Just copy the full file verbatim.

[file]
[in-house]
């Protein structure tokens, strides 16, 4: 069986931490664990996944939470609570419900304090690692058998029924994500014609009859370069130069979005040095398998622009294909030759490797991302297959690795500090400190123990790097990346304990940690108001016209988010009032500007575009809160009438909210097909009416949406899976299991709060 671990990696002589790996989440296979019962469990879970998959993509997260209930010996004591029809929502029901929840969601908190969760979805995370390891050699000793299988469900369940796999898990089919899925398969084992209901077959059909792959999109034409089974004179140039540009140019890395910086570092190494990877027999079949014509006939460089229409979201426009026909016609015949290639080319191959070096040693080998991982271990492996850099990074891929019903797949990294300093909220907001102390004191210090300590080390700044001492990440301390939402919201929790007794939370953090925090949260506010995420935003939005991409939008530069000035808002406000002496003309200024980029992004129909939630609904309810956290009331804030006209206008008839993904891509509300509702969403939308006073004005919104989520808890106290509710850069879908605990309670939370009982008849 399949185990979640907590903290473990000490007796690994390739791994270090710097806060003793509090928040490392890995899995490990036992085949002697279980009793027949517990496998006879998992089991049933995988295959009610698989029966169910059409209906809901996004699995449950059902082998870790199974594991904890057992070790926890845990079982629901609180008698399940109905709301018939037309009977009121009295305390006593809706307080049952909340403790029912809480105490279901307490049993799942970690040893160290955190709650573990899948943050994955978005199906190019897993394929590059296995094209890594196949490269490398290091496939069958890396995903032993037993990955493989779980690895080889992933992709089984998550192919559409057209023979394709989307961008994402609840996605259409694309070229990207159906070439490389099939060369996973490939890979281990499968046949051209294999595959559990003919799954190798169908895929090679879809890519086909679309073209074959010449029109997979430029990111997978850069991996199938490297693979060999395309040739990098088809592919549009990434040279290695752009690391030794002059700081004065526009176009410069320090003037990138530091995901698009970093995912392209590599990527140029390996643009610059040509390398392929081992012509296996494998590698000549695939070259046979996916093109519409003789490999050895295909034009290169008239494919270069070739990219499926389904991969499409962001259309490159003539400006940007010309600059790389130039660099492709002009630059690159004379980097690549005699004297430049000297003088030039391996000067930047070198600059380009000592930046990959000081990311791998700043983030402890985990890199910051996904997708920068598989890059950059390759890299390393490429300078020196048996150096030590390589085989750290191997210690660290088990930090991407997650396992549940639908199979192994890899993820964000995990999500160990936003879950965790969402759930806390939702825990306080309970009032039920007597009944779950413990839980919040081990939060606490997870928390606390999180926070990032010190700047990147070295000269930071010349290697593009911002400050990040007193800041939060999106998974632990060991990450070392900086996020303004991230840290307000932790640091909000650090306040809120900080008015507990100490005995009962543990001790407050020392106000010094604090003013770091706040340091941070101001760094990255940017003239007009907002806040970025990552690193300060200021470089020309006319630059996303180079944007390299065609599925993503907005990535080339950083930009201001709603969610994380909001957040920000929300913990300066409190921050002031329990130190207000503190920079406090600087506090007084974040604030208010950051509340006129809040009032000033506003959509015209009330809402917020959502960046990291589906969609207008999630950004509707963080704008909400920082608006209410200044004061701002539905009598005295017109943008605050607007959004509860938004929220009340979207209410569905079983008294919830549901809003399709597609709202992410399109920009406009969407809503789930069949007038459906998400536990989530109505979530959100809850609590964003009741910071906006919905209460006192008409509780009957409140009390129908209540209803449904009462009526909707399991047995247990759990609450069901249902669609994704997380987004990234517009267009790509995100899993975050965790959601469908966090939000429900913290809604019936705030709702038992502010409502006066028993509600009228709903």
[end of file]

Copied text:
[in-house]
């Protein structure tokens, strides 16, 4: 069986931490664990996944939470609570419900304090690692058998029924994500014609009859370069130069979005040095398998622009294909030759490797991302297959690795500090400190123990790097990346304990940690108001016209988010009032500007575009809160009438909210097909009416949406899976299991709060 671990990696002589790996989440296979019962469990879970998959993509997260209930010996004591029809929502029901929840969601908190969760979805995370390891050699000793299988469900369940796999898990089919899925398969084992209901077959059909792959999109034409089974004179140039540009140019890395910086570092190494990877027999079949014509006939460089229409979201426009026909016609015949290639080319191959070096040693080998991982271990492996850099990074891929019903797949990294300093909220907001102390004191210090300590080390700044001492990440301390939402919201929790007794939370953090925090949260506010995420935003939005991409939008530069000035808002406000002496003309200024980029992004129909939630609904309810956290009331804030006209206008008839993904891509509300509702969403939308006073004005919104989520808890106290509710850069879908605990309670939370009982008849 399949185990979640907590903290473990000490007796690994390739791994270090710097806060003793509090928040490392890995899995490990036992085949002697279980009793027949517990496998006879998992089991049933995988295959009610698989029966169910059409209906809901996004699995449950059902082998870790199974594991904890057992070790926890845990079982629901609180008698399940109905709301018939037309009977009121009295305390006593809706307080049952909340403790029912809480105490279901307490049993799942970690040893160290955190709650573990899948943050994955978005199906190019897993394929590059296995094209890594196949490269490398290091496939069958890396995903032993037993990955493989779980690895080889992933992709089984998550192919559409057209023979394709989307961008994402609840996605259409694309070229990207159906070439490389099939060369996973490939890979281990499968046949051209294999595959559990003919799954190798169908895929090679879809890519086909679309073209074959010449029109997979430029990111997978850069991996199938490297693979060999395309040739990098088809592919549009990434040279290695752009690391030794002059700081004065526009176009410069320090003037990138530091995901698009970093995912392209590599990527140029390996643009610059040509390398392929081992012509296996494998590698000549695939070259046979996916093109519409003789490999050895295909034009290169008239494919270069070739990219499926389904991969499409962001259309490159003539400006940007010309600059790389130039660099492709002009630059690159004379980097690549005699004297430049000297003088030039391996000067930047070198600059380009000592930046990959000081990311791998700043983030402890985990890199910051996904997708920068598989890059950059390759890299390393490429300078020196048996150096030590390589085989750290191997210690660290088990930090991407997650396992549940639908199979192994890899993820964000995990999500160990936003879950965790969402759930806390939702825990306080309970009032039920007597009944779950413990839980919040081990939060606490997870928390606390999180926070990032010190700047990147070295000269930071010349290697593009911002400050990040007193800041939060999106998974632990060991990450070392900086996020303004991230840290307000932790640091909000650090306040809120900080008015507990100490005995009962543990001790407050020392106000010094604090003013770091706040340091941070101001760094990255940017003239007009907002806040970025990552690193300060200021470089020309006319630059996303180079944007390299065609599925993503907005990535080339950083930009201001709603969610994380909001957040920000929300913990300066409190921050002031329990130190207000503190920079406090600087506090007084974040604030208010950051509340006129809040009032000033506003959509015209009330809402917020959502960046990291589906969609207008999630950004509707963080704008909400920082608006209410200044004061701002539905009598005295017109943008605050607007959004509860938004929220009340979207209410569905079983008294919830549901809003399709597609709202992410399109920009406009969407809503789930069949007038459906998400536990989530109505979530959100809850609590964003009741910071906006919905209460006192008409509780009957409140009390129908209540209803449904009462009526909707399991047995247990759990609450069901249902669609994704997380987004990234517009267009790509995100899993975050965790959601469908966090939000429900913290809604019936705030709702038992502010409502006066028993509600009228709903």